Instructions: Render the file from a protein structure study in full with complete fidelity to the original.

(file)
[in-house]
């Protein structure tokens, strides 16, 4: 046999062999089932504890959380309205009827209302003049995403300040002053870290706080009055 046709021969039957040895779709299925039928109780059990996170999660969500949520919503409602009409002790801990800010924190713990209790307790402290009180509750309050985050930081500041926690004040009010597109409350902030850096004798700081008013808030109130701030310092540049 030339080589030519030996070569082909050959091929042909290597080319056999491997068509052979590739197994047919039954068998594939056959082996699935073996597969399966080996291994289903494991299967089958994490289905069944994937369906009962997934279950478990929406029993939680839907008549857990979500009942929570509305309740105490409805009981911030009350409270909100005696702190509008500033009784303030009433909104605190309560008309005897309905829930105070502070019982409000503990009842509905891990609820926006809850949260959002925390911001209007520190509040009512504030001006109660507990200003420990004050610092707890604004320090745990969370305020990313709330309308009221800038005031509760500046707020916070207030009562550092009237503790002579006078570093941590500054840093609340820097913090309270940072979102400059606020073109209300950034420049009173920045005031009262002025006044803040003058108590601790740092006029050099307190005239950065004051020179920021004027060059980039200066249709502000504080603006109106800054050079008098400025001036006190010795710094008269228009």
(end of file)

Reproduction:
[in-house]
């Protein structure tokens, strides 16, 4: 046999062999089932504890959380309205009827209302003049995403300040002053870290706080009055 046709021969039957040895779709299925039928109780059990996170999660969500949520919503409602009409002790801990800010924190713990209790307790402290009180509750309050985050930081500041926690004040009010597109409350902030850096004798700081008013808030109130701030310092540049 030339080589030519030996070569082909050959091929042909290597080319056999491997068509052979590739197994047919039954068998594939056959082996699935073996597969399966080996291994289903494991299967089958994490289905069944994937369906009962997934279950478990929406029993939680839907008549857990979500009942929570509305309740105490409805009981911030009350409270909100005696702190509008500033009784303030009433909104605190309560008309005897309905829930105070502070019982409000503990009842509905891990609820926006809850949260959002925390911001209007520190509040009512504030001006109660507990200003420990004050610092707890604004320090745990969370305020990313709330309308009221800038005031509760500046707020916070207030009562550092009237503790002579006078570093941590500054840093609340820097913090309270940072979102400059606020073109209300950034420049009173920045005031009262002025006044803040003058108590601790740092006029050099307190005239950065004051020179920021004027060059980039200066249709502000504080603006109106800054050079008098400025001036006190010795710094008269228009």